Bardot Bangs Are Back: Here’s How to Master the 1960s-Inspired Trend

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Written By Paklay Zablay

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Is everyone getting Bardot bangs without me? Because it certainly seems like it.

In just the past week, not one, not two, but three timeless beauty icons—Selena Gomez, Lana Del Rey, and Julia Roberts to be specific—confirmed that full-frontal fringe is indeed in for spring.

And while I’m personally pleased, I’m not at all surprised. It’s the perfect time for full-frontal Bardot bangs to make their mainstream comeback. In fact, it’s the natural progression of things. (Nature is healing!)

Middle parts and sleek side tendrils, which pulled inspiration from early aughts style (think Paris Hilton and Nicole Richie in The Simple Life), have already had their retro moment. Meanwhile, swooped side bangs, like those literally everyone had in 2009, have been resurrected so many times it’s hard to keep count.

But the trademark mid-2010s, full-frontal fringe, popularized by Tumblr-era queens Alexa Chung, Zooey Deschanel, and Rashida Jones, had yet to have its full-fledged comeback. Until now.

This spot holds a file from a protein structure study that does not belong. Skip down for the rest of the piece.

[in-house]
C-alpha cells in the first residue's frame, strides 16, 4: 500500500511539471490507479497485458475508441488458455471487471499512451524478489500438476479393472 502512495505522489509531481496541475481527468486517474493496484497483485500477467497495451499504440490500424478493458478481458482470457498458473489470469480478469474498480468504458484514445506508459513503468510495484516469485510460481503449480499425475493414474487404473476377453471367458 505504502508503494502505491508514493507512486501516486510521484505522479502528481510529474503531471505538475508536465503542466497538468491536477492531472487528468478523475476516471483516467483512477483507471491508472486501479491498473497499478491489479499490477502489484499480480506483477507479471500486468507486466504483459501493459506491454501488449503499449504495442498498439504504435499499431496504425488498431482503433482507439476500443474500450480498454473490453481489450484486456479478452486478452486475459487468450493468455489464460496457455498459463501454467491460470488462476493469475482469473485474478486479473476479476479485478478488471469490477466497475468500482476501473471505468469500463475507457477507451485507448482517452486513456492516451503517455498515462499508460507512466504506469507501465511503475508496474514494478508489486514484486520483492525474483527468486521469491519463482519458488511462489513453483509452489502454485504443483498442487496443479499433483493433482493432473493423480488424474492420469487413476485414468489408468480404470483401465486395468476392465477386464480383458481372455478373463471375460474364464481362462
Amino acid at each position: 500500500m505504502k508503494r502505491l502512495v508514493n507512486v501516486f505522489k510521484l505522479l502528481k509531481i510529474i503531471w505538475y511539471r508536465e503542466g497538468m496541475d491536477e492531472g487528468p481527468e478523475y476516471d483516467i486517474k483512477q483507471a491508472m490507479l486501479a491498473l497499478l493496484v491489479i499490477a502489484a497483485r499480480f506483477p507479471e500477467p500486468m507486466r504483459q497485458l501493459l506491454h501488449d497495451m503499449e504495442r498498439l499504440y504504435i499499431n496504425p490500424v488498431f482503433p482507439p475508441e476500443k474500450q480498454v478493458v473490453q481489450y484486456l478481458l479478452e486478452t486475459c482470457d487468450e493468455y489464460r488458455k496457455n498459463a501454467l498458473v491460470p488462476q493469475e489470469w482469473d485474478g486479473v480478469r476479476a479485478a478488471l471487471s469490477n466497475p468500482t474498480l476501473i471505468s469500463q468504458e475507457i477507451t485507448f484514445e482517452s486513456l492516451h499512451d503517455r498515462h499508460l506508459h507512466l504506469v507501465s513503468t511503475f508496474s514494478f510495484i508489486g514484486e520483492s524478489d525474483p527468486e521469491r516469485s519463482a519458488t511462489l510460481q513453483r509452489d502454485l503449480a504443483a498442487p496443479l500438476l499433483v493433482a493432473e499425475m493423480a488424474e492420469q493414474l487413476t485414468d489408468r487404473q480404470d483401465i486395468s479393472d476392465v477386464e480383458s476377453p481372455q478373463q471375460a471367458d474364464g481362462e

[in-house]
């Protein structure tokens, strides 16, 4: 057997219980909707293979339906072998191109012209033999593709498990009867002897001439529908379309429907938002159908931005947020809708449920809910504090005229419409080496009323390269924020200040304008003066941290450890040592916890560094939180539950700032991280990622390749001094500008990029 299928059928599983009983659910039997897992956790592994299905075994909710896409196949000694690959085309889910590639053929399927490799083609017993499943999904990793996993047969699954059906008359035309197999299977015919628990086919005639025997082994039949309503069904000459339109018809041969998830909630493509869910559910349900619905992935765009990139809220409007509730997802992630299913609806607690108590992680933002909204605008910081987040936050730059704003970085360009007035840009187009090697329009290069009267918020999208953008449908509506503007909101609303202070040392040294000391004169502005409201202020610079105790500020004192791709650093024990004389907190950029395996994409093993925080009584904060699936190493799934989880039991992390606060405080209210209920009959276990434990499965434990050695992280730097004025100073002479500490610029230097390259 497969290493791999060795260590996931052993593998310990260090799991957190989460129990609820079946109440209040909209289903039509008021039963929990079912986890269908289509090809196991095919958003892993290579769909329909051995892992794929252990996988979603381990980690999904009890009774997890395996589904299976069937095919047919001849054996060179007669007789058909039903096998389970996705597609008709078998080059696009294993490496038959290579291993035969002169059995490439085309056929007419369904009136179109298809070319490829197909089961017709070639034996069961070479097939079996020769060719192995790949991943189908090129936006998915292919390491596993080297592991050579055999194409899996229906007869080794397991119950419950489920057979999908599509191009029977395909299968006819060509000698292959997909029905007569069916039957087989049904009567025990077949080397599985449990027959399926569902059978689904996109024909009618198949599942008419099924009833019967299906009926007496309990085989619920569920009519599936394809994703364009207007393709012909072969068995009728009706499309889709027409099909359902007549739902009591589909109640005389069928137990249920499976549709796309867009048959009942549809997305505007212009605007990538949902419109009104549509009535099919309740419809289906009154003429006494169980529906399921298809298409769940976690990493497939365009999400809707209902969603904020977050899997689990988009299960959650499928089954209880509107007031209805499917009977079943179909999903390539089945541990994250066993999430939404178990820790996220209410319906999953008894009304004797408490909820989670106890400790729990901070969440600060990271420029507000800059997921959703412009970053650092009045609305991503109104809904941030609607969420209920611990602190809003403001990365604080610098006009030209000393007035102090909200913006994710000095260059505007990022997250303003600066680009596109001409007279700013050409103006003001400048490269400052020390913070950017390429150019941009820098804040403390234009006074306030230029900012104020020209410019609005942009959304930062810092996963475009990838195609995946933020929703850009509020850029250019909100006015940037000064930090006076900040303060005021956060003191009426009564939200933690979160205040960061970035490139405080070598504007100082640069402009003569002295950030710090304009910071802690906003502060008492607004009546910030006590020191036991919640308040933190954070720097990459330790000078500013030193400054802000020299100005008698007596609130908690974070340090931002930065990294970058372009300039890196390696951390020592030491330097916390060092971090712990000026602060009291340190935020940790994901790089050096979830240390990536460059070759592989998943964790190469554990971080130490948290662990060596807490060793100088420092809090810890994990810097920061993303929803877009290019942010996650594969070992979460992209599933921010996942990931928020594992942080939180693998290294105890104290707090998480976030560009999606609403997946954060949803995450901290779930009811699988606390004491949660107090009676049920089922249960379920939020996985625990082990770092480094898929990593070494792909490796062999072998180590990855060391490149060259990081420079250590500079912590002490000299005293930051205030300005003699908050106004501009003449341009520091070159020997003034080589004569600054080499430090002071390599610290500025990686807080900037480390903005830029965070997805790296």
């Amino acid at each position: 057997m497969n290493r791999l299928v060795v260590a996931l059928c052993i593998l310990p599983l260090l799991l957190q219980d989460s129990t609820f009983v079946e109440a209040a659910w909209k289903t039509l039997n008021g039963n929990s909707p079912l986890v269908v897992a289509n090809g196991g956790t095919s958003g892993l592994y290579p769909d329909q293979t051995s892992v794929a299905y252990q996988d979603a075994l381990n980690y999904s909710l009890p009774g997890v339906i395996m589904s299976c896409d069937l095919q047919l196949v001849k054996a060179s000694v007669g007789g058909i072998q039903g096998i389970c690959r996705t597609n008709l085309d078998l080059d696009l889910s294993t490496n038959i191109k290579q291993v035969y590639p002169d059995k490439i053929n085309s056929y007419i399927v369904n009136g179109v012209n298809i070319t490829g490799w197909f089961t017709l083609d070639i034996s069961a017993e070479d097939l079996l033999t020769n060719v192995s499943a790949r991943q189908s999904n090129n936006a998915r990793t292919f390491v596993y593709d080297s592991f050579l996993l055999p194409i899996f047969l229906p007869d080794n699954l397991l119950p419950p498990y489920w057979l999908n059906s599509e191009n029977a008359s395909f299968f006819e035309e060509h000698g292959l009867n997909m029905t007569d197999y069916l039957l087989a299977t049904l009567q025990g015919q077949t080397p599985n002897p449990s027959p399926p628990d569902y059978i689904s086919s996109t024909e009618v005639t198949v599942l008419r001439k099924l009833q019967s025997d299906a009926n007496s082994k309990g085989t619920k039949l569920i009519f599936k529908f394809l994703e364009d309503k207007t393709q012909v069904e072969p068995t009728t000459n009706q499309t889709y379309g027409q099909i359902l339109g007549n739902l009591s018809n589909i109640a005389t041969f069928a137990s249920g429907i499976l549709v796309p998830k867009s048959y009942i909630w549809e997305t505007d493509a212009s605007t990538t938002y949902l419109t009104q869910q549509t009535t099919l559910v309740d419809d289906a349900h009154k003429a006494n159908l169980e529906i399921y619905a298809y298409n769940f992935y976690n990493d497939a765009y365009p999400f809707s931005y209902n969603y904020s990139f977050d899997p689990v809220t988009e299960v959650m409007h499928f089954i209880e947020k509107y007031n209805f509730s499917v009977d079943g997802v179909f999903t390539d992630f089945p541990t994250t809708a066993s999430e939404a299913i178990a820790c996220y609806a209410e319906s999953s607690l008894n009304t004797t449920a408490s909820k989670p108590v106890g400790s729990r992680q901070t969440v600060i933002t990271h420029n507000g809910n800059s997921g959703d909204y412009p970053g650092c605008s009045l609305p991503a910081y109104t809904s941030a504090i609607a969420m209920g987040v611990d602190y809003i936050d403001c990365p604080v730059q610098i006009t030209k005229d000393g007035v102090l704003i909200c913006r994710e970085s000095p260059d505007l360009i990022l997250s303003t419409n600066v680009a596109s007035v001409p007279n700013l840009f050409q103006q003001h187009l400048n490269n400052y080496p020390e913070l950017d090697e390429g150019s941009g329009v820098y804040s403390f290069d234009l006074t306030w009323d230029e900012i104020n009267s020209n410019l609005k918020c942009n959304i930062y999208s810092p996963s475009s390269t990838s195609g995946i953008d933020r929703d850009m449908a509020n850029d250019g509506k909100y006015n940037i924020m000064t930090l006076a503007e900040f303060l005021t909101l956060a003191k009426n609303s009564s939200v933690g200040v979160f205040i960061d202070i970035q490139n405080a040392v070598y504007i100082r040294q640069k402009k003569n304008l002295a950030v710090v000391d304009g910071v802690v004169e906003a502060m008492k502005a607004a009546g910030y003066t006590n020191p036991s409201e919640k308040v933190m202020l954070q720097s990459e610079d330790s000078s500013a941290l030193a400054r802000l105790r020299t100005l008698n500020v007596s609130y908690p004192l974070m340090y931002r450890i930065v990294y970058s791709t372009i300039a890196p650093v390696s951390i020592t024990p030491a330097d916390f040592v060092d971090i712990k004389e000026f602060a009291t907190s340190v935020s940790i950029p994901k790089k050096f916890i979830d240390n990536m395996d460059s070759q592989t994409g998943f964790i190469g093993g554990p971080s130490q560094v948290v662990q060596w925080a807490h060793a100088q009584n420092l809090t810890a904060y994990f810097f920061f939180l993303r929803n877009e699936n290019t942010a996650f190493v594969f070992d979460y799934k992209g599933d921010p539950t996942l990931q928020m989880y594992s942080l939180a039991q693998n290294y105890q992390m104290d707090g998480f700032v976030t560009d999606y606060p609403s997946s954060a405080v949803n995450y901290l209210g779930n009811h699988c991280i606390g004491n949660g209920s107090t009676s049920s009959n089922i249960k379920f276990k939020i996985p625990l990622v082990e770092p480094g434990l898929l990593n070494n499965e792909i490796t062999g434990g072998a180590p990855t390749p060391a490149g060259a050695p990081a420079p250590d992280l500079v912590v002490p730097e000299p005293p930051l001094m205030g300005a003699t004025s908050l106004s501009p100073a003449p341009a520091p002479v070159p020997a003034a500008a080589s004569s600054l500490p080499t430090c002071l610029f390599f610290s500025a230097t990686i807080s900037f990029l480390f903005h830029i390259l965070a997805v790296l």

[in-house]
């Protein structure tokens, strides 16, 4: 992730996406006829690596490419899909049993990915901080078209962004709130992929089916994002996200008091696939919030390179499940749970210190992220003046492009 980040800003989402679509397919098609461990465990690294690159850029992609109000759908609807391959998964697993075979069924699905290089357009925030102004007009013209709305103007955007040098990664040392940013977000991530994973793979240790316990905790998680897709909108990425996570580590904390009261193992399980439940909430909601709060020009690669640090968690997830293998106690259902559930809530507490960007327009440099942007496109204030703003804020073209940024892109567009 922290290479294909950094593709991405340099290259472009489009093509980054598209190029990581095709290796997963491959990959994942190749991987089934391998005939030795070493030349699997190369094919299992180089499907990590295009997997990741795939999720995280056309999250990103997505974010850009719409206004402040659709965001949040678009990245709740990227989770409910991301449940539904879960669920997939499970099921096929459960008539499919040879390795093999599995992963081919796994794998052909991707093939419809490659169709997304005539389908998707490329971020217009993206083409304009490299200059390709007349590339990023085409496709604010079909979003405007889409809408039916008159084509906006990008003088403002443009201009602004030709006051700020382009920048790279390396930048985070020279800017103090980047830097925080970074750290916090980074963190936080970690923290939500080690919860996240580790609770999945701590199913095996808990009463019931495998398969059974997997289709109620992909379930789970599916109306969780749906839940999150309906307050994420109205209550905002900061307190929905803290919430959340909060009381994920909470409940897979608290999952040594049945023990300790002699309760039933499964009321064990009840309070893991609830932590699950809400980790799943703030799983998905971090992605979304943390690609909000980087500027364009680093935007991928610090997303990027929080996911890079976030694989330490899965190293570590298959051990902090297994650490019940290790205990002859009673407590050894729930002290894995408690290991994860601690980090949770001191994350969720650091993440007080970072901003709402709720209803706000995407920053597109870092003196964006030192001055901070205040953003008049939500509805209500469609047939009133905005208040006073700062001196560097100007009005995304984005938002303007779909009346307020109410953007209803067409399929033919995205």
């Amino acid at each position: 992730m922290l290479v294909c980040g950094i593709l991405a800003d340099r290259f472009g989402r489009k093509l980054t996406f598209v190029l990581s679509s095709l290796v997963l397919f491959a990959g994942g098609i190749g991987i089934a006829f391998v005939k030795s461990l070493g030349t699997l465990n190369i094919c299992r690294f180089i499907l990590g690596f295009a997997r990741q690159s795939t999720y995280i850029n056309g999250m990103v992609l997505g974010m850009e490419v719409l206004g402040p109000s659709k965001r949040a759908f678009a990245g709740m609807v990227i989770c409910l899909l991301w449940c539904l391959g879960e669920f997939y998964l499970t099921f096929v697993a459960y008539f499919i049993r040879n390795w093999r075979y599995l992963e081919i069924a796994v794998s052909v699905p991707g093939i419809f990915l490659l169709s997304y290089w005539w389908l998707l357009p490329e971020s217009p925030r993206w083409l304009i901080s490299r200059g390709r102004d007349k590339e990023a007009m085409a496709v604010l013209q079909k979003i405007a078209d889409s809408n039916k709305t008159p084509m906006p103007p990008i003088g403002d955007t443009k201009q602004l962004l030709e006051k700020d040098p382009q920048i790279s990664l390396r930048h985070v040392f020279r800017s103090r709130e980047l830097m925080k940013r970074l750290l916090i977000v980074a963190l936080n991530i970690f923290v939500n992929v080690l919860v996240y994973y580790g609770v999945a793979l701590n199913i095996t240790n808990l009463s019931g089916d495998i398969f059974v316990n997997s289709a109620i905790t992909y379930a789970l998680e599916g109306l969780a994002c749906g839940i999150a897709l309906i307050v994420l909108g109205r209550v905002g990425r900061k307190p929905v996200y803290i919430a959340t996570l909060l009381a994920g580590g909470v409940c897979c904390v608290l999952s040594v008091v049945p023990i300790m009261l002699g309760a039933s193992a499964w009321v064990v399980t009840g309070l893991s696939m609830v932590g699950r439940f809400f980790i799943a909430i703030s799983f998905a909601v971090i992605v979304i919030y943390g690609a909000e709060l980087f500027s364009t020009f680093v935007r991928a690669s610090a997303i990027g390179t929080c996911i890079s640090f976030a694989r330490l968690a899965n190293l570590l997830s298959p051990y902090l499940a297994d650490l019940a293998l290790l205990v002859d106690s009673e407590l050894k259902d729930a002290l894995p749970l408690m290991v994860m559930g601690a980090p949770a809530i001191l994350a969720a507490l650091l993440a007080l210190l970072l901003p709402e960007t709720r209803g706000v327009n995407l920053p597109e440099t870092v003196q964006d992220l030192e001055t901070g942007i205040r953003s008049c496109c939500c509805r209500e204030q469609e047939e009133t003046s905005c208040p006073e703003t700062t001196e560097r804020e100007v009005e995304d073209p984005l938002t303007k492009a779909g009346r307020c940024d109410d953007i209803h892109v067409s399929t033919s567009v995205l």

Of course, even that era was influenced by an earlier time: that of 1960s mod style. Almost every major girl group of the time, such as The Supremes (hello, Diana Ross!), The Ronettes, Martha and the Vandellas, The Marvelettes, and more rocked full-frontal fringe.

Meanwhile, across the Atlantic, Brigitte Bardot, Jane Birkin, and Anna Karina sported similar styles. And the French influence was and is remains strong: a Google search for “1960s bangs” almost exclusively produces images of the three French actors.

Thus it’s no surprise that Julia Roberts’s hairstylist, Serge Normant, tells Glamour that 1960s France influenced her recent bangs as well. Normant points to Parisian 1960s pop singer Françoise Hardy as the blueprint (which, same).

“For Julia’s bangs, I was going for the Françoise Hardy full, heavy bangs,” he says.

As for why bangs—and all the variations of them—never seem to go out of style?

“Bangs have always been a great way to change a hairstyle without fully committing to an all-new haircut,” Normant says. “You can keep the same length by just adding a more graphic touch and sophistication to your look.”

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